I met Bilal a few months back when I had just moved to my new apartment. Bilal lives across the road that divided our old and tattered structures. I was running away from my future, and he was trying to survive his. Bilal’s father works in real estate and was kind enough to let me stay in this old crumbling home. I shifted during mid-summer, the streets were scorching hot, vapors rose as vehicles passed by, It gets really hot in the summer, but it didn’t matter, I was that glad I left my hometown.
I usually stroll around on the terrace when I need to clear my head or when the nights get burdened with nightmares. It feels like I haven’t slept much at all ever since I had to run away to start fresh.
I got a job as a “Traveling Journalist” in a local news agency, I guess they were intrigued by the stories that I had to share, it didn’t matter if they believed them or not, it kept them puzzled. I couldn’t complain too, I had a roof over my head, even though there were chances of it crashing on my head, it was more than I could ask, compared to the previous month.
I don’t know why I stuck around, maybe it was fate or intuition, to feed my hunger, to know more about me. I needed answers, that would grant me rest, answers that would rid the burden that weighed down on my chest.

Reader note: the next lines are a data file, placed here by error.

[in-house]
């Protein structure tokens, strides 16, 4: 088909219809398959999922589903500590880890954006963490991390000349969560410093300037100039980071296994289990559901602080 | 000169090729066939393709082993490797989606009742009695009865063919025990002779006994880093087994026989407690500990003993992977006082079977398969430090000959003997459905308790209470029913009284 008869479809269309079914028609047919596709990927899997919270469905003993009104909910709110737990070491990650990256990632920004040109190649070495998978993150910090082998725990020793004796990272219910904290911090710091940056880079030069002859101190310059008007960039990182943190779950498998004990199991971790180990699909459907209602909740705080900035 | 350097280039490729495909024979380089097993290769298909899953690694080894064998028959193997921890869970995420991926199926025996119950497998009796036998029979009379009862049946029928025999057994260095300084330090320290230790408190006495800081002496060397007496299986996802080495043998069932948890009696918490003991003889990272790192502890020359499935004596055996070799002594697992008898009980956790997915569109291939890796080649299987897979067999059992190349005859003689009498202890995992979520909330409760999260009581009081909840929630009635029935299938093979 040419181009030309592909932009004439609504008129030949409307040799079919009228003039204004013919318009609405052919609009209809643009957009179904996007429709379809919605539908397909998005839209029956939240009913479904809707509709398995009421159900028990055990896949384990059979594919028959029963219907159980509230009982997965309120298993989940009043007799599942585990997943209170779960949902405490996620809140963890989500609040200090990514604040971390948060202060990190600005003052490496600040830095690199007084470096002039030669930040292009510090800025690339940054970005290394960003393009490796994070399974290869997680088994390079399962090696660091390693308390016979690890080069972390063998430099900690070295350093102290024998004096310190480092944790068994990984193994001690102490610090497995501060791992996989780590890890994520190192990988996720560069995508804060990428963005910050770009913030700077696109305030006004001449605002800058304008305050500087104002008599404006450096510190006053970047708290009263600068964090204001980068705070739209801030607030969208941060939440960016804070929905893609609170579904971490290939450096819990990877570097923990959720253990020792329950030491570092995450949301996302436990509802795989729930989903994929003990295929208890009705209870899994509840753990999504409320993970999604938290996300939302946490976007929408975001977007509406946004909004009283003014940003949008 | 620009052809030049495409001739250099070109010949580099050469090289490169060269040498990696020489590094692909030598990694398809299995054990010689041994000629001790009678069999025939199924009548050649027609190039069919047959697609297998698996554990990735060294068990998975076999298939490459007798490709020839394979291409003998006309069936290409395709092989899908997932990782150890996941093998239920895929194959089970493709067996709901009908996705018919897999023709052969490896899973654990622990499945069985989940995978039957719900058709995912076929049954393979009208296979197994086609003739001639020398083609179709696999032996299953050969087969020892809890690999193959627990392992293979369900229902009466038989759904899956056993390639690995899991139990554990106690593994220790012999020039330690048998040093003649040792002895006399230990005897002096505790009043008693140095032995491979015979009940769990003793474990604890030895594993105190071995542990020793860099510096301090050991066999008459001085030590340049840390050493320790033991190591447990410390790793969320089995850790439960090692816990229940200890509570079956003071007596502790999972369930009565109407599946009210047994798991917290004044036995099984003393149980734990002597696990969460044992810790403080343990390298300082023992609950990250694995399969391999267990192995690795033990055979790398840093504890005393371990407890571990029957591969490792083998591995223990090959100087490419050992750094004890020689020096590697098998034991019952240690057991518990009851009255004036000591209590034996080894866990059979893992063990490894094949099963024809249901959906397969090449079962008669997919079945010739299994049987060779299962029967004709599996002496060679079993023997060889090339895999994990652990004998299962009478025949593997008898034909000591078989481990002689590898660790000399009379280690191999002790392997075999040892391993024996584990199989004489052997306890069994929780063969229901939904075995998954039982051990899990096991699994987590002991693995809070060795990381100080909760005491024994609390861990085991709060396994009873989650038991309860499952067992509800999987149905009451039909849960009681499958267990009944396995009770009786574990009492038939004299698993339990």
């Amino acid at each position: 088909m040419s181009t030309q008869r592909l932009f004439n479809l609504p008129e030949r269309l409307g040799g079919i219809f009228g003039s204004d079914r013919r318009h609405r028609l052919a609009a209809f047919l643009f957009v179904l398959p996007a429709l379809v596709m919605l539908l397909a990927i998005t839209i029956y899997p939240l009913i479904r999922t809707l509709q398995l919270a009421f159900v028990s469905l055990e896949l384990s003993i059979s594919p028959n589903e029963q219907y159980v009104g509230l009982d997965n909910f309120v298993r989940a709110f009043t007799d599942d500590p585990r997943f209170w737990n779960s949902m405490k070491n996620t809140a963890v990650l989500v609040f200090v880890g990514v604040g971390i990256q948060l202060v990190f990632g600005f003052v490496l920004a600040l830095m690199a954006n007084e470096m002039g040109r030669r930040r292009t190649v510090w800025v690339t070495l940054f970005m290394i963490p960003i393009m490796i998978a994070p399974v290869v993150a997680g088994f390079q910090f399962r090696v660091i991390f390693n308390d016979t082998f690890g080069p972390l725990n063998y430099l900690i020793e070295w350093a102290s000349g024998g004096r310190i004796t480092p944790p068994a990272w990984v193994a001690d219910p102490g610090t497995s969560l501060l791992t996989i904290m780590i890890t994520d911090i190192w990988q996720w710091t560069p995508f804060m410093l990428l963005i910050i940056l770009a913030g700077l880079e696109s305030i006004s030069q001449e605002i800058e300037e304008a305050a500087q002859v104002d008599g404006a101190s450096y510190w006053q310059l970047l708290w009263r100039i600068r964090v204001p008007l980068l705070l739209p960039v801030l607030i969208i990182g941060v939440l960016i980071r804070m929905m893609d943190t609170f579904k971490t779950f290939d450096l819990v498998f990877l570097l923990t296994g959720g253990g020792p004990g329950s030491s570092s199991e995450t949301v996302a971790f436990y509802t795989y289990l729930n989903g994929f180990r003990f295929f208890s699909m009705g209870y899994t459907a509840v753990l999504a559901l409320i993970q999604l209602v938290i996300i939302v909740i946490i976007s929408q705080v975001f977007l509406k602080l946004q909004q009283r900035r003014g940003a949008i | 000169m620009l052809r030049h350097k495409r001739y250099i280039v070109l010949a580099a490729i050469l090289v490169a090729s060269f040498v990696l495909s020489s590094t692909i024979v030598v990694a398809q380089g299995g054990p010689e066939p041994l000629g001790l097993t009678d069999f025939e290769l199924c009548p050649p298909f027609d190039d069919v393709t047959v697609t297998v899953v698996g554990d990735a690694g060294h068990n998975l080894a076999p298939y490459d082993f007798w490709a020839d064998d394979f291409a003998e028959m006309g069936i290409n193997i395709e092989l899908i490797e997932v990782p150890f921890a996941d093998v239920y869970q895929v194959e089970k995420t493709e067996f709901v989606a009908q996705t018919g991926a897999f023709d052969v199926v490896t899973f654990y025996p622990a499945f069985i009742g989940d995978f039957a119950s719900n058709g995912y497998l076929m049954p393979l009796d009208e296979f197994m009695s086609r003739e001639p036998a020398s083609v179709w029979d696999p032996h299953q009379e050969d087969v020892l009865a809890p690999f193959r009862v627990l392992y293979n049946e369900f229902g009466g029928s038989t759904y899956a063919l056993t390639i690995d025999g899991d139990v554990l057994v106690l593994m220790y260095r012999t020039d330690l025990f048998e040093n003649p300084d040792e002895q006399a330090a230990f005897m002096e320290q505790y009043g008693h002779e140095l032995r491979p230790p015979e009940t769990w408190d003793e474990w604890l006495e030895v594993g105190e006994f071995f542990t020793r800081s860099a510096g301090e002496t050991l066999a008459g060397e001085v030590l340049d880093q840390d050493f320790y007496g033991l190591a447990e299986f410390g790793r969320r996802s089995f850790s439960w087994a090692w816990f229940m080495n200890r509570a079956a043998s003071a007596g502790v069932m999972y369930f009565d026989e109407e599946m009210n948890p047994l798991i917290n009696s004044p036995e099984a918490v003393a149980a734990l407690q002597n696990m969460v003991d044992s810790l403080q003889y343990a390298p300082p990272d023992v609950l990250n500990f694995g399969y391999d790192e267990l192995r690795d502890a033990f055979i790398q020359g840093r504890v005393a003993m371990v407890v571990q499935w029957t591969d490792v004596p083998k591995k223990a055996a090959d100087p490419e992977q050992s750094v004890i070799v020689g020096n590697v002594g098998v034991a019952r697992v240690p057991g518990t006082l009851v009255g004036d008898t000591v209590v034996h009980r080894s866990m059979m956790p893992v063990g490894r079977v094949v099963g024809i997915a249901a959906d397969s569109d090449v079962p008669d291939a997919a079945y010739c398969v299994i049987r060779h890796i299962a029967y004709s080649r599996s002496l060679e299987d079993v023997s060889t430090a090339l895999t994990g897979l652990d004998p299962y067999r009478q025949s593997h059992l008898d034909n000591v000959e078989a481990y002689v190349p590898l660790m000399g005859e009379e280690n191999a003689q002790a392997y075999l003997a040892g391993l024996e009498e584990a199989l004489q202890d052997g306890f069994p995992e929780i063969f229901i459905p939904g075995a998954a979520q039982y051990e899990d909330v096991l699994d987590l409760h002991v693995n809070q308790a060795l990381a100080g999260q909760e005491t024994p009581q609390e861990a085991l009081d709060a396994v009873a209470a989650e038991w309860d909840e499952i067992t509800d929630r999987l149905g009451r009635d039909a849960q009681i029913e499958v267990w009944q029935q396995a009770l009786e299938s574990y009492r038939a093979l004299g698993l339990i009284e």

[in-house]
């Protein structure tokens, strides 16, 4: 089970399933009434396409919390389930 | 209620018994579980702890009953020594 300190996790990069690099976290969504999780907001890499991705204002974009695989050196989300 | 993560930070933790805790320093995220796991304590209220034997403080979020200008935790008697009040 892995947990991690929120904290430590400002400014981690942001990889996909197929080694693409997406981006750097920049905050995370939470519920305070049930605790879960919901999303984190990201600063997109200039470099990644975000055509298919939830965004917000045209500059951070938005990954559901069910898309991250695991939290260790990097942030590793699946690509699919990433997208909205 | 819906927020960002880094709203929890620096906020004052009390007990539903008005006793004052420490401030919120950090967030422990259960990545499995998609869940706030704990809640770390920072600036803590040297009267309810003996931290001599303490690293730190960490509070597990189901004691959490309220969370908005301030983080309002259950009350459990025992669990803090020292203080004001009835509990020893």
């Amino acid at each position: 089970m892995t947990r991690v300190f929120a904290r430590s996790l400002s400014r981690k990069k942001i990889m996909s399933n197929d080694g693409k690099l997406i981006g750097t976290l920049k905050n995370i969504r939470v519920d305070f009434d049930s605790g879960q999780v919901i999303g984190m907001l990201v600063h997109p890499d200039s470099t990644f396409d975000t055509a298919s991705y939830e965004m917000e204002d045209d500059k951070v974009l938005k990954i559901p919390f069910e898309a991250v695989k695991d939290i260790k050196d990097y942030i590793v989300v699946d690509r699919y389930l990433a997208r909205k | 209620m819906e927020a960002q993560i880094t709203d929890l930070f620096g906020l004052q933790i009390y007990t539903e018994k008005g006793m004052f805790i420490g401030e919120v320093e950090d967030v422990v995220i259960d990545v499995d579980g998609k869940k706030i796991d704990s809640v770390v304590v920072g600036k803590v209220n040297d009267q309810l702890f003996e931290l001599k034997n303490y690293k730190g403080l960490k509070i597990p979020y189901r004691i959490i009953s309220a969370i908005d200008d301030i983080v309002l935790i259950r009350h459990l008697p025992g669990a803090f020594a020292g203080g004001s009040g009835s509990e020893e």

It was a mid-summer evening, the sun had just set, I was growing restless sitting alone in my room, tiny beads of sweat were rolling down my face, and I thought I would step out into the terrace to cool off. The city stretched out before me and sighed pollution, dust, and hustle. The people below were like tiny worker ants, running towards their next destination carrying enormous burdens twice their weight. I was only out for a few minutes, but I was already drenched with sweat. I heard melodious tunes erupt from Bilal’s terrace as Baba Ahmed played his guitar. Baba Ahmed was a very wise man, over 90 years old, but he was always filled with life. Bilal was his grandson, and when Baba Ahmed caressed the strings of his guitar, Bilal could be found sitting across him, oblivious to the tunes.